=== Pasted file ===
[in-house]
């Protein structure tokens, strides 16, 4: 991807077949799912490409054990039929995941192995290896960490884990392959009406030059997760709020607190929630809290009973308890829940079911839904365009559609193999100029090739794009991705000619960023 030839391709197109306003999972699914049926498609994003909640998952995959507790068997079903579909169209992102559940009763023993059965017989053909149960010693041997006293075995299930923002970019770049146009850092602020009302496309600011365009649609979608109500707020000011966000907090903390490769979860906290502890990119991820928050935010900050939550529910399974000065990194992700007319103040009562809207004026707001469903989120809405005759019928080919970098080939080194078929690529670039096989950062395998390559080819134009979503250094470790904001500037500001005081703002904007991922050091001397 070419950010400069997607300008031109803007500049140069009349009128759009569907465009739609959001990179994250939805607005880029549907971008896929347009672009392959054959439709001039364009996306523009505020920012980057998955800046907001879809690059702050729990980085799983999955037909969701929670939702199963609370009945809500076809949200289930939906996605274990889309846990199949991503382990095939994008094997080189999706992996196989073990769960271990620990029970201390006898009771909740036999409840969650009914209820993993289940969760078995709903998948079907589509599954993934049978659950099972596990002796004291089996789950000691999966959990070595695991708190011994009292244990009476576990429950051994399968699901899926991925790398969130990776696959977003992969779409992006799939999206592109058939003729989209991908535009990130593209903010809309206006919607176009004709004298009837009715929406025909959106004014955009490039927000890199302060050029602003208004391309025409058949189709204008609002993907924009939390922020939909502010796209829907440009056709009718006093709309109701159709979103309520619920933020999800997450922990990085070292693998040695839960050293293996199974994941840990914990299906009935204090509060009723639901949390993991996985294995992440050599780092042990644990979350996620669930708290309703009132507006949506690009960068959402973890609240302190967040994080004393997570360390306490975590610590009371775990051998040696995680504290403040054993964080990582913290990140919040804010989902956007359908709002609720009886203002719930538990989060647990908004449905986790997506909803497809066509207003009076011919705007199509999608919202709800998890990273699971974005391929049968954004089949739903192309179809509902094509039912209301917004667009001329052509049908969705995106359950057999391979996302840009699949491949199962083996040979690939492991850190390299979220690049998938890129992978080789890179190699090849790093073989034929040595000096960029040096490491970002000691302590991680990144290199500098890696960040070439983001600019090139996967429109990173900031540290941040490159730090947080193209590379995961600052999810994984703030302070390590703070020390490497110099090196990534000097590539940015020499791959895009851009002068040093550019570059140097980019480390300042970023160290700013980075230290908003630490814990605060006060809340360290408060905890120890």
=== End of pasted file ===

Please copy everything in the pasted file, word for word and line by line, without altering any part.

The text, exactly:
[in-house]
């Protein structure tokens, strides 16, 4: 991807077949799912490409054990039929995941192995290896960490884990392959009406030059997760709020607190929630809290009973308890829940079911839904365009559609193999100029090739794009991705000619960023 030839391709197109306003999972699914049926498609994003909640998952995959507790068997079903579909169209992102559940009763023993059965017989053909149960010693041997006293075995299930923002970019770049146009850092602020009302496309600011365009649609979608109500707020000011966000907090903390490769979860906290502890990119991820928050935010900050939550529910399974000065990194992700007319103040009562809207004026707001469903989120809405005759019928080919970098080939080194078929690529670039096989950062395998390559080819134009979503250094470790904001500037500001005081703002904007991922050091001397 070419950010400069997607300008031109803007500049140069009349009128759009569907465009739609959001990179994250939805607005880029549907971008896929347009672009392959054959439709001039364009996306523009505020920012980057998955800046907001879809690059702050729990980085799983999955037909969701929670939702199963609370009945809500076809949200289930939906996605274990889309846990199949991503382990095939994008094997080189999706992996196989073990769960271990620990029970201390006898009771909740036999409840969650009914209820993993289940969760078995709903998948079907589509599954993934049978659950099972596990002796004291089996789950000691999966959990070595695991708190011994009292244990009476576990429950051994399968699901899926991925790398969130990776696959977003992969779409992006799939999206592109058939003729989209991908535009990130593209903010809309206006919607176009004709004298009837009715929406025909959106004014955009490039927000890199302060050029602003208004391309025409058949189709204008609002993907924009939390922020939909502010796209829907440009056709009718006093709309109701159709979103309520619920933020999800997450922990990085070292693998040695839960050293293996199974994941840990914990299906009935204090509060009723639901949390993991996985294995992440050599780092042990644990979350996620669930708290309703009132507006949506690009960068959402973890609240302190967040994080004393997570360390306490975590610590009371775990051998040696995680504290403040054993964080990582913290990140919040804010989902956007359908709002609720009886203002719930538990989060647990908004449905986790997506909803497809066509207003009076011919705007199509999608919202709800998890990273699971974005391929049968954004089949739903192309179809509902094509039912209301917004667009001329052509049908969705995106359950057999391979996302840009699949491949199962083996040979690939492991850190390299979220690049998938890129992978080789890179190699090849790093073989034929040595000096960029040096490491970002000691302590991680990144290199500098890696960040070439983001600019090139996967429109990173900031540290941040490159730090947080193209590379995961600052999810994984703030302070390590703070020390490497110099090196990534000097590539940015020499791959895009851009002068040093550019570059140097980019480390300042970023160290700013980075230290908003630490814990605060006060809340360290408060905890120890």